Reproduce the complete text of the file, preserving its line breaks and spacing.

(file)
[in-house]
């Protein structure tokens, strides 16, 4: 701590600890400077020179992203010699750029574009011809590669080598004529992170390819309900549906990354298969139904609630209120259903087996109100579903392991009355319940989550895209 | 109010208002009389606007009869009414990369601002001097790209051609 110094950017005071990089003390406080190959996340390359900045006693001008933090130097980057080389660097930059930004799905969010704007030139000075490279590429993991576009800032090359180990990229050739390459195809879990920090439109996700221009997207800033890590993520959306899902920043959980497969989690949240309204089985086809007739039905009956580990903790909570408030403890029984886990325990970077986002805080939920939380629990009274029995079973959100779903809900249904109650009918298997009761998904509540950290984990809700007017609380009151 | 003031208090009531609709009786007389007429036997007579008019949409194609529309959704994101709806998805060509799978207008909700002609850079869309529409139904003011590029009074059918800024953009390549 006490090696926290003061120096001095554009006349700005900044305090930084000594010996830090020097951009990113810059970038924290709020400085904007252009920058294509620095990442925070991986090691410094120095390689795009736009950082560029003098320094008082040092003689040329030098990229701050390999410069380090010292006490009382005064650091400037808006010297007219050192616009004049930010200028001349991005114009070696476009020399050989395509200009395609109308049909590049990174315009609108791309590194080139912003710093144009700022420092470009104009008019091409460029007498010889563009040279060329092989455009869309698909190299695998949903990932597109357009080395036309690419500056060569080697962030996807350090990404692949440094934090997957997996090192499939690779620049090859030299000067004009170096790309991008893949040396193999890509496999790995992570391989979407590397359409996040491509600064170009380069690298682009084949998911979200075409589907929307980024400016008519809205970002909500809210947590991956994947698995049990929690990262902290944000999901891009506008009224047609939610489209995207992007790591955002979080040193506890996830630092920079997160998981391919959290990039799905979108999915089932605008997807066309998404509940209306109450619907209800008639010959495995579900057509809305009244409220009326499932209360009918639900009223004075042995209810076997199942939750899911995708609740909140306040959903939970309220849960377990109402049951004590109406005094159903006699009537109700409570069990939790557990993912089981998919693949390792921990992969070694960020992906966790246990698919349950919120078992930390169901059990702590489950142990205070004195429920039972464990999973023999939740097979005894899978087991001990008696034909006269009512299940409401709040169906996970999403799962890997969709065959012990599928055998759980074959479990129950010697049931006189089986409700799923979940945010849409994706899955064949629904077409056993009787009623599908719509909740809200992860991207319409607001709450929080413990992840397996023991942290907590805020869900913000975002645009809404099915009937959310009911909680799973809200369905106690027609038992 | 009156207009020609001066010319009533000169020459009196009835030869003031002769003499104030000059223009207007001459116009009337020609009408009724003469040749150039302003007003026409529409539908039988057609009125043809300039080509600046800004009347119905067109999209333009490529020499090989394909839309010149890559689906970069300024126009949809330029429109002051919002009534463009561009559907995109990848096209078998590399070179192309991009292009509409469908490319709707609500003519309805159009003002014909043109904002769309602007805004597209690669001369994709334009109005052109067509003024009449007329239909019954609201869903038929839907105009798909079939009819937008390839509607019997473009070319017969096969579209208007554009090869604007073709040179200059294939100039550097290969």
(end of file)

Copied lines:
[in-house]
């Protein structure tokens, strides 16, 4: 701590600890400077020179992203010699750029574009011809590669080598004529992170390819309900549906990354298969139904609630209120259903087996109100579903392991009355319940989550895209 | 109010208002009389606007009869009414990369601002001097790209051609 110094950017005071990089003390406080190959996340390359900045006693001008933090130097980057080389660097930059930004799905969010704007030139000075490279590429993991576009800032090359180990990229050739390459195809879990920090439109996700221009997207800033890590993520959306899902920043959980497969989690949240309204089985086809007739039905009956580990903790909570408030403890029984886990325990970077986002805080939920939380629990009274029995079973959100779903809900249904109650009918298997009761998904509540950290984990809700007017609380009151 | 003031208090009531609709009786007389007429036997007579008019949409194609529309959704994101709806998805060509799978207008909700002609850079869309529409139904003011590029009074059918800024953009390549 006490090696926290003061120096001095554009006349700005900044305090930084000594010996830090020097951009990113810059970038924290709020400085904007252009920058294509620095990442925070991986090691410094120095390689795009736009950082560029003098320094008082040092003689040329030098990229701050390999410069380090010292006490009382005064650091400037808006010297007219050192616009004049930010200028001349991005114009070696476009020399050989395509200009395609109308049909590049990174315009609108791309590194080139912003710093144009700022420092470009104009008019091409460029007498010889563009040279060329092989455009869309698909190299695998949903990932597109357009080395036309690419500056060569080697962030996807350090990404692949440094934090997957997996090192499939690779620049090859030299000067004009170096790309991008893949040396193999890509496999790995992570391989979407590397359409996040491509600064170009380069690298682009084949998911979200075409589907929307980024400016008519809205970002909500809210947590991956994947698995049990929690990262902290944000999901891009506008009224047609939610489209995207992007790591955002979080040193506890996830630092920079997160998981391919959290990039799905979108999915089932605008997807066309998404509940209306109450619907209800008639010959495995579900057509809305009244409220009326499932209360009918639900009223004075042995209810076997199942939750899911995708609740909140306040959903939970309220849960377990109402049951004590109406005094159903006699009537109700409570069990939790557990993912089981998919693949390792921990992969070694960020992906966790246990698919349950919120078992930390169901059990702590489950142990205070004195429920039972464990999973023999939740097979005894899978087991001990008696034909006269009512299940409401709040169906996970999403799962890997969709065959012990599928055998759980074959479990129950010697049931006189089986409700799923979940945010849409994706899955064949629904077409056993009787009623599908719509909740809200992860991207319409607001709450929080413990992840397996023991942290907590805020869900913000975002645009809404099915009937959310009911909680799973809200369905106690027609038992 | 009156207009020609001066010319009533000169020459009196009835030869003031002769003499104030000059223009207007001459116009009337020609009408009724003469040749150039302003007003026409529409539908039988057609009125043809300039080509600046800004009347119905067109999209333009490529020499090989394909839309010149890559689906970069300024126009949809330029429109002051919002009534463009561009559907995109990848096209078998590399070179192309991009292009509409469908490319709707609500003519309805159009003002014909043109904002769309602007805004597209690669001369994709334009109005052109067509003024009449007329239909019954609201869903038929839907105009798909079939009819937008390839509607019997473009070319017969096969579209208007554009090869604007073709040179200059294939100039550097290969």